To have one National Teaching Fellow in the family is an achievement. To have two is little short of remarkable. Throw in the fact that those two awards belong to a father and his daughter, and you have a little bit of academic history.
In 2000, Professor Mick Healey was among the first people to become a National Teaching Fellow under the Higher Education Academy’s National Teaching Fellowship Scheme Awards, the most prestigious individual award for excellence in teaching in higher education.
Professor Healey, then a geography lecturer but who now works as a highly respected higher education consultant and researcher, attended the ceremony along with his wife Chris and daughters Lauren and Ruth, the latter being 17 at the time.
Fast forward another 17 years and Dr Ruth Healey, as she has since become, has just been revealed as one of the 55 people who this year will receive a National Teaching Fellowship from the HEA.
It is the first time since the inauguration of the National Teaching Fellowship Scheme Awards that a child has followed in a parent’s footsteps and become a National Teaching Fellow, hence Professor Healey and Dr Healey’s place in academic history.
“I did feel slightly shaky when I heard the news,” admits Dr Healey, Senior Lecturer in Human Geography at the University of Chester where she has worked since 2009.
“This is the most significant award in teaching and learning in UK higher education, and one I’ve been aware of before I even started my undergraduate degree. I had said to my dad that it would be really nice, because of the 17 year symmetry, if my application were to be successful this year, but I didn’t really expect it to happen the first time as the process of becoming a NTF is so challenging.
“I didn’t know that we were the first parent/child to do it. I suppose, with the next generation coming through, that things like this might occur as children follow in the footsteps of a parent career-wise.”
2017 had already proved to be quite a year for the Healey family. In July, father and daughter gave a joint keynote presentation and facilitated a workshop together at Writtle University College’s annual Learning and Teaching Conference, an occasion given added poignancy by the fact that Professor Healey’s own father (and Ruth’s grandfather), Austin Healey, was once the institution’s Vice-Principal. In fact Professor Healey spent his formative years growing up there.
“Having the opportunity to work with my dad has given me a whole new insight into what he does,” adds Dr Healey. “It turns out he’s an inspiration to many people in HE throughout the world. To me, he’s just my dad!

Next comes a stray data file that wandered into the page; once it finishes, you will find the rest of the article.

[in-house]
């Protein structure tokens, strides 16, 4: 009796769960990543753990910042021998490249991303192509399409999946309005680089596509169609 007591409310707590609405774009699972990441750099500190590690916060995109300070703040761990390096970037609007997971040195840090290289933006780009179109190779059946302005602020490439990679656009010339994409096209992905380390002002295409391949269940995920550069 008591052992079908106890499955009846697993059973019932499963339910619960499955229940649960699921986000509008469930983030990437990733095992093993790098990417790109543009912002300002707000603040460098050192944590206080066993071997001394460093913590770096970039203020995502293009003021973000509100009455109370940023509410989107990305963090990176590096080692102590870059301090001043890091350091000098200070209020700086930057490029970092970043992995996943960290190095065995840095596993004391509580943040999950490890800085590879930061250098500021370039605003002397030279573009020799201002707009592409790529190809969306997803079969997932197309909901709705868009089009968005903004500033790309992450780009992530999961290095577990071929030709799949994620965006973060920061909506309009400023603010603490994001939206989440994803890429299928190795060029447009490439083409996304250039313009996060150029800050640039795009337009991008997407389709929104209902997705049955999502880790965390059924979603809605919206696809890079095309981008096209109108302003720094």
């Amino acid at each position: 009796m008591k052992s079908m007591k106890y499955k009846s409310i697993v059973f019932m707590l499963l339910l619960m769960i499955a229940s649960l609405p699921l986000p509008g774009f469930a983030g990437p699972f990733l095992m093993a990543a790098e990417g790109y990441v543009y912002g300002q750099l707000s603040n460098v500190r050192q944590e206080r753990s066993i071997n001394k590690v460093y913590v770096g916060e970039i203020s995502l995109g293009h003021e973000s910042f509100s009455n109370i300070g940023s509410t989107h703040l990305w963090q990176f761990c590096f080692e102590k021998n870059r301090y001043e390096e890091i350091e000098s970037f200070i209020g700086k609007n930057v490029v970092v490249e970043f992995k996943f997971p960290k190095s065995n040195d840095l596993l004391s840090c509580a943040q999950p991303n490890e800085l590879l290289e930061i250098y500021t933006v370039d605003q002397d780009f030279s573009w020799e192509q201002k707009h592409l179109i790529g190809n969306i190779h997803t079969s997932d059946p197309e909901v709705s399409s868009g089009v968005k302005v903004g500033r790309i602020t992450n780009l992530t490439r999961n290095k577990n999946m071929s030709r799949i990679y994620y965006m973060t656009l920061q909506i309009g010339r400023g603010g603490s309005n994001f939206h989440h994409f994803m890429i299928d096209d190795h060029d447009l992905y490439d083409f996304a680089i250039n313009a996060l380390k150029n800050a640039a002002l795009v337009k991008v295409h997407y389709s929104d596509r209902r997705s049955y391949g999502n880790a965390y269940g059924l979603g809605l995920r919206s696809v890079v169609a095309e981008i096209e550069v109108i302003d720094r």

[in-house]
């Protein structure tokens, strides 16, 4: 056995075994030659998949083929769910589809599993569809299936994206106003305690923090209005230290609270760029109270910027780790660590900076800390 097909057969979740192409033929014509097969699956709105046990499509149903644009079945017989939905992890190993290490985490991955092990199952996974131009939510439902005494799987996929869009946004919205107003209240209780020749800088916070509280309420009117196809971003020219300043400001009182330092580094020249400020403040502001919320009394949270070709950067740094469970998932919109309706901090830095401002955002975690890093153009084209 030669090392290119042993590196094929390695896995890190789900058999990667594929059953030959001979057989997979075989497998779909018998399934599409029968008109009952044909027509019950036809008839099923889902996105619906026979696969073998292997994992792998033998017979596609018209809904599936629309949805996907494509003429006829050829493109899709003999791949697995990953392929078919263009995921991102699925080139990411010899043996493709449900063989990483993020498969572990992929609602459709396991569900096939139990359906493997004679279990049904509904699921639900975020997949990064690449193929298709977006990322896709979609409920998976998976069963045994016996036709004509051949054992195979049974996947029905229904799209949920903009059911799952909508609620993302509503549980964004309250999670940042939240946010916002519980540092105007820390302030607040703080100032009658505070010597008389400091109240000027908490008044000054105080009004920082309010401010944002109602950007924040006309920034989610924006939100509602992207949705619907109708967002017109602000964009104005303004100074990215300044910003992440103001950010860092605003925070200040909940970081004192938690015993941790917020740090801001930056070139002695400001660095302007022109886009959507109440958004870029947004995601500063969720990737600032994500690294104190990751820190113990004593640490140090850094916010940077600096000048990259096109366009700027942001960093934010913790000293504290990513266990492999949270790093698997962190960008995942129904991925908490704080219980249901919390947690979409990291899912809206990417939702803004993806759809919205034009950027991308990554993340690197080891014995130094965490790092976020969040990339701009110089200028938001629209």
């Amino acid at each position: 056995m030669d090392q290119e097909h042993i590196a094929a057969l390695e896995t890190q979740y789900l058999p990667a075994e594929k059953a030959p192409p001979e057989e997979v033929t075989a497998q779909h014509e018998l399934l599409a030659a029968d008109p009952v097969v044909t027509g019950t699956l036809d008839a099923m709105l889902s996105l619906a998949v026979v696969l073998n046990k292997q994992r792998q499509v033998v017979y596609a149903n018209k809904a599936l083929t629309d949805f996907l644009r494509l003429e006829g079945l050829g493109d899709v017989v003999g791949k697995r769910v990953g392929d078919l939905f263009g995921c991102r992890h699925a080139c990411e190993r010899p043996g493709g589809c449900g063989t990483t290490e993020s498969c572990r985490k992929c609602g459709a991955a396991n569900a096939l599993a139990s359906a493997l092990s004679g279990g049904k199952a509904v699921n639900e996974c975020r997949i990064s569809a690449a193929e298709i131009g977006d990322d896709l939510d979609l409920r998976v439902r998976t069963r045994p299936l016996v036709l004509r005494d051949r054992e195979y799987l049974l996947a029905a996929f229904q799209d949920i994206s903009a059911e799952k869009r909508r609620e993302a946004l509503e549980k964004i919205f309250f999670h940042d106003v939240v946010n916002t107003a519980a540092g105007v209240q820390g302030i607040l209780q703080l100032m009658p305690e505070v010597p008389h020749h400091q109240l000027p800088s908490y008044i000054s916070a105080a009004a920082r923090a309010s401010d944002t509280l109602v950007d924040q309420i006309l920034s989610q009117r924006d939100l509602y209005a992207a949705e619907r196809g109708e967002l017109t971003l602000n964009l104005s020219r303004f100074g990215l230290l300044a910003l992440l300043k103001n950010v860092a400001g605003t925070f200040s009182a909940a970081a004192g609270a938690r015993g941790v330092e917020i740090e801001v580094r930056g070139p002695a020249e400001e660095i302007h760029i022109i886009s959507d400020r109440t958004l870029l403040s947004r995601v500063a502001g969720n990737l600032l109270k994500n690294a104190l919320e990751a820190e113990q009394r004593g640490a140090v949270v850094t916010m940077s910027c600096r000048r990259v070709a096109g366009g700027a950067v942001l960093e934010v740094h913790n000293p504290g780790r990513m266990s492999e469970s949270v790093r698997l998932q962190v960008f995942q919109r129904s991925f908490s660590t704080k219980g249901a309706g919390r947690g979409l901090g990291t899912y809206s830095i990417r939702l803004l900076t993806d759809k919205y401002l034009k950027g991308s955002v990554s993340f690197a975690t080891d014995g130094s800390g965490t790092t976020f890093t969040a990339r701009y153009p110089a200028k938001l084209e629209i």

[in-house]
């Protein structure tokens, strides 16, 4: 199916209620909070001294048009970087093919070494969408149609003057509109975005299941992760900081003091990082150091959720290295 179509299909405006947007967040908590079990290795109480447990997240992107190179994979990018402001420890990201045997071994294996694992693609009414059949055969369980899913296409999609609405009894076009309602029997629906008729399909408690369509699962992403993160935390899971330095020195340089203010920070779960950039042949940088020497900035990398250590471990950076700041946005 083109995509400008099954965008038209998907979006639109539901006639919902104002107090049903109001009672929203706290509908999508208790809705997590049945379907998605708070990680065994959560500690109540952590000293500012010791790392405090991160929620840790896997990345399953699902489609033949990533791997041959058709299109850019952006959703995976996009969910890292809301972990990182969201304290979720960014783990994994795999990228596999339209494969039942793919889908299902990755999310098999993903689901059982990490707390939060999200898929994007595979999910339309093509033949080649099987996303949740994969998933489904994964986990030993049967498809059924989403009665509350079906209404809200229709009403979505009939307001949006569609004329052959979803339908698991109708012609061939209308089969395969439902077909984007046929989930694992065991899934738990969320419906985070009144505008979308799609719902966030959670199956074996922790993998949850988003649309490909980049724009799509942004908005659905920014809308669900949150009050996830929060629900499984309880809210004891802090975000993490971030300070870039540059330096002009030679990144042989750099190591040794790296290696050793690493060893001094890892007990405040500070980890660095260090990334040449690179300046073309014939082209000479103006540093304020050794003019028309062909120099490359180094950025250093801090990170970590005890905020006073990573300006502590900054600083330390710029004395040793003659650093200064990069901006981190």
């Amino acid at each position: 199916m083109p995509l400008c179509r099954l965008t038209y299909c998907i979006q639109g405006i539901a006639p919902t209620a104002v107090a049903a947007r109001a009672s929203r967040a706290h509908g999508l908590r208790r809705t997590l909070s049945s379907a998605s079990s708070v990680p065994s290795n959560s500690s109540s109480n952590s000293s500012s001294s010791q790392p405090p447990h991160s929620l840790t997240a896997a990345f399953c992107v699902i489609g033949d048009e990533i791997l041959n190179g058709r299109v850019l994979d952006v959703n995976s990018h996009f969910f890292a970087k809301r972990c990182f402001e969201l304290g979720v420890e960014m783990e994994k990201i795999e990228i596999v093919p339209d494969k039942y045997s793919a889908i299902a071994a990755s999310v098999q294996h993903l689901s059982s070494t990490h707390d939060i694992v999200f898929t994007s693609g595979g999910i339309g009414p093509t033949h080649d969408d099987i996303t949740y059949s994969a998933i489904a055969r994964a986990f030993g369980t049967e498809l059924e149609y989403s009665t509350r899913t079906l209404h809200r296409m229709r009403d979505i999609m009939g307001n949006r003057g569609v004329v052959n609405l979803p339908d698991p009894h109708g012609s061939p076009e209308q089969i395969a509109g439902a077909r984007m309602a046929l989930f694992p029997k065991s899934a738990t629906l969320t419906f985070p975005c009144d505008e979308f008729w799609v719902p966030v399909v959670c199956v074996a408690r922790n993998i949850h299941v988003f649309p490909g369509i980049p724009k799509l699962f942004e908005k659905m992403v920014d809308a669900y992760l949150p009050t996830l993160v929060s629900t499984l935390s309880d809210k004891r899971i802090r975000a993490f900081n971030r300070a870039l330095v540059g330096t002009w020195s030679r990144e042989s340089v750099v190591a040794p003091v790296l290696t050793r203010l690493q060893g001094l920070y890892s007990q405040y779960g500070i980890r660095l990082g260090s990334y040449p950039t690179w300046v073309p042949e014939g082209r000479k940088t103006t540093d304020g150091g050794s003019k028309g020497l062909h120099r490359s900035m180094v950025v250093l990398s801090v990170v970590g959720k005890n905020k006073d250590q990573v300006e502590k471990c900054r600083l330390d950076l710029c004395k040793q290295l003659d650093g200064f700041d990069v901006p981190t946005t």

“My grandfather was a teacher, as was my mother and also my aunt, so it does kind of run in the family. Teachers are, without doubt, extremely valuable to society. Hence being recognised as a NTF is a great honour.”
“The National Teaching Fellowship award changed my life,” says Professor Healey. “I’d go as far as saying that I wouldn’t be doing what I am today if I had not received it. It would be wonderful if it could have a similar impact on Ruth’s future career path.
“Ruth is well ahead of me in that she’s received her NTF at an age when she’s almost 17 years younger than I was when I got mine. I’m extremely proud of her, as indeed any parent would be, but being a National Teaching Fellow myself makes it that extra bit special.
“Working in the system, I know how competitive the NTFs are. I think anyone who is nominated deserves recognition. Their calibre reflects the high standard of teaching in the UK higher education system today.”
The fifty-five new National Teaching Fellows (NTFs) were announced by the Higher Education Academy (HEA) earlier this week, alongside the fifteen team finalists for the Collaborative Award for Teaching Excellence (CATE).
The NTF and CATE schemes are run by the HEA on behalf of the award funders: the Higher Education Funding Council for England (HEFCE), the Higher Education Funding Council for Wales (HEFCW), and the Department for the Economy in Northern Ireland (DfE). (The Scottish Funding Council does not take part in NTFS).
There are now over 800 NTFs. Institutions can nominate up to three individuals per annum. The schemes are open to staff whose teaching or support roles enhance the student learning experience. The NTF and CATE Schemes will run again in 2018; details will follow in due course.